One attorney who consults heavily on MU shares his insights on an important question

As Healthcare Informatics has reported extensively on its website, one issue whose profile rose considerably during the HIMSS011 Conference in Orlando in late February was the question of what hospital organizations can and should do if they want to use niche vendor products along with their core electronic health record (EHR) solutions, and still become certified for meaningful use under the HITECH Act’s provisions. The Office of the National Coordinator for Health Information Technology (ONC) recently posted a version of that question (Question 9-10-014-1), and an answer to it, on its website, under its FAQ (frequently asked question) section.

Of course, even after reading the question and the answer, as articulated in that section, one might still have questions. We certainly did. What appears to be true is that a provider organization can run, say for example, a niche vendor’s ED information system, as long as that organization essentially purchases the rights to use both that system and the EDIS of the complete EHR system from its core EHR vendor.

There is still ambiguity here, though, as one will discover when one reads the full question and answer (see link above), particularly in the phrase “so long as all of the applicable certification criteria adopted by the Secretary have been met and those EHR technologies are certified.” In addition, ONC notes that “The eligible health care provider would however be responsible for reconciling the data between those two certified capabilities for purposes of reporting to CMS or the States.”

Given the remaining ambiguity involved in the FAQ and its answer, we consulted with Jeff Ganiban, a partner in the health law group at the Washington, D.C.-based law firm Drinker Biddle and Reath LLP. As is the case whenever legal questions are involved, of course, it is important to consult with one’s own attorneys and consultants. But broadly speaking, the perspectives of someone as steeped in these issues as is Ganiban are always welcome. Ganiban spoke recently with HCI Editor-in-Chief Mark Hagland regarding this specific question; below are excerpts from their interview.

Healthcare Informatics: What’s your general interpretation of this FAQ and its answer from ONC?

Jeff Ganiban: If you have a vendor with an EHR that has been certified as a complete EHR, you cannot just buy pieces of it, like, say medication reconciliation; and assume that the pieces have been certified as modules. The reg and FAQs make it clear that just because a vendor has gotten complete EHR certification, they’ve not received modular certification for each module.

HCI: But you can use a separate ED module if you also buy a complete solution that includes its own ED module as well, correct?

Ganiban: Yes, according to FAQ 9-10-014-1, you could. This FAQ has two questions, but the answer focuses on the question of using duplicative functionality. The answer to this FAQ is that you can have duplicative or overlapping technologies so long as both technologies have been certified. Consequently, an eligible hospital can use both systems in different parts of the organization. You can extrapolate from this answer that you would have to possess the EHR that has been certified as a complete EHR, but can implement an ED system that is certified as an EHR module.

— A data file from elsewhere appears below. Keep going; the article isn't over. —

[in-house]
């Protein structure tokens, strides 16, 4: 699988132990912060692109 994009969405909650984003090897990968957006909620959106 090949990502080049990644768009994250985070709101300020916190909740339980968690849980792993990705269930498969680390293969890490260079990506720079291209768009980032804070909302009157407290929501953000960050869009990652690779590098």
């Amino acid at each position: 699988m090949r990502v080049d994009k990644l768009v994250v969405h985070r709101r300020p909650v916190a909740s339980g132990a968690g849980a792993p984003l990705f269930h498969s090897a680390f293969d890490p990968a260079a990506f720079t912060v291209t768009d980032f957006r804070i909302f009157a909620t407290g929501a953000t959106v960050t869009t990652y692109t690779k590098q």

HCI: The underlying assumption otherwise would be that the federal government would be condoning the devastation of all niche vendors in healthcare IT, if one were in effect actually banned from using any niche vendors.

Ganiban: I think some vendors are taking advantage of the complete EHR certification to require customers to purchase their entire system, even though ONC and HHS have indicated that you just have to ‘possess’ a certified complete EHR or a bundle of certified modules that together would provide all of the required certified functionality. . .In the response to FAQ 12-10-21-1, the regulators say “We consider ‘possession’ of certified EHR technology to be either the physical possession of medium on which a certified complete EHR or combination of certified EHR modules resides, or a legally enforceable right by an eligible health care provider to access and use, at its discretion, the capabilities a certified complete EHR or combination of certified EHR modules includes. An eligible health care provider may determine the extent to which it will implement or use these capabilities, which will not affect the provider’s ‘possession’ of certified EHR technology. While we recognize that eligible health care providers may enter into various business arrangements depending on their particular needs and circumstances, we would expect that such arrangements could potentially include agreements with EHR technology developer(s) to access and use the capabilities included in Certified EHR Technology. Further, that these business arrangements could make an eligible health care provider’s payment for a particular capability contingent on its use or implementation of that capability in a production environment or the provider’s request for maintenance or technical support...”

HCI: In other words, some vendors are taking advantage of remaining ambiguities around the term ‘possession,’ and what it really means.

Ganiban: Yes, it seems so, so one needs to understand these nuances.